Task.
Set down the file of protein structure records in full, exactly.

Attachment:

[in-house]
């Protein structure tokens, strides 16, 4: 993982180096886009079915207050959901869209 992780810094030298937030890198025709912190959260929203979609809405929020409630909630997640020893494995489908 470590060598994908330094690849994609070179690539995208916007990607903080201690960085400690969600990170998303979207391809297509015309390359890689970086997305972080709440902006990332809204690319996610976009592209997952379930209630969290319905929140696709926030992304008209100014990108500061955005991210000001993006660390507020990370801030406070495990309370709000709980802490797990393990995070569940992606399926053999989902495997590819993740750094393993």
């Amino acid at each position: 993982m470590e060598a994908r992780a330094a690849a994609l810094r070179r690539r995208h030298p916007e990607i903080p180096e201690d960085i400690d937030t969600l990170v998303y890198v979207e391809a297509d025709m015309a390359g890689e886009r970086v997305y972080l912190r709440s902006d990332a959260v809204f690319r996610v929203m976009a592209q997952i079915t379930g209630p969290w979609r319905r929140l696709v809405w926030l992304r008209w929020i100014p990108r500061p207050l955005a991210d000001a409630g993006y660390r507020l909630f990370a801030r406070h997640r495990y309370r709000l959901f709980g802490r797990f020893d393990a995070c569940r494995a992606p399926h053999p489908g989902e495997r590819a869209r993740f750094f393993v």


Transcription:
[in-house]
């Protein structure tokens, strides 16, 4: 993982180096886009079915207050959901869209 992780810094030298937030890198025709912190959260929203979609809405929020409630909630997640020893494995489908 470590060598994908330094690849994609070179690539995208916007990607903080201690960085400690969600990170998303979207391809297509015309390359890689970086997305972080709440902006990332809204690319996610976009592209997952379930209630969290319905929140696709926030992304008209100014990108500061955005991210000001993006660390507020990370801030406070495990309370709000709980802490797990393990995070569940992606399926053999989902495997590819993740750094393993």
């Amino acid at each position: 993982m470590e060598a994908r992780a330094a690849a994609l810094r070179r690539r995208h030298p916007e990607i903080p180096e201690d960085i400690d937030t969600l990170v998303y890198v979207e391809a297509d025709m015309a390359g890689e886009r970086v997305y972080l912190r709440s902006d990332a959260v809204f690319r996610v929203m976009a592209q997952i079915t379930g209630p969290w979609r319905r929140l696709v809405w926030l992304r008209w929020i100014p990108r500061p207050l955005a991210d000001a409630g993006y660390r507020l909630f990370a801030r406070h997640r495990y309370r709000l959901f709980g802490r797990f020893d393990a995070c569940r494995a992606p399926h053999p489908g989902e495997r590819a869209r993740f750094f393993v």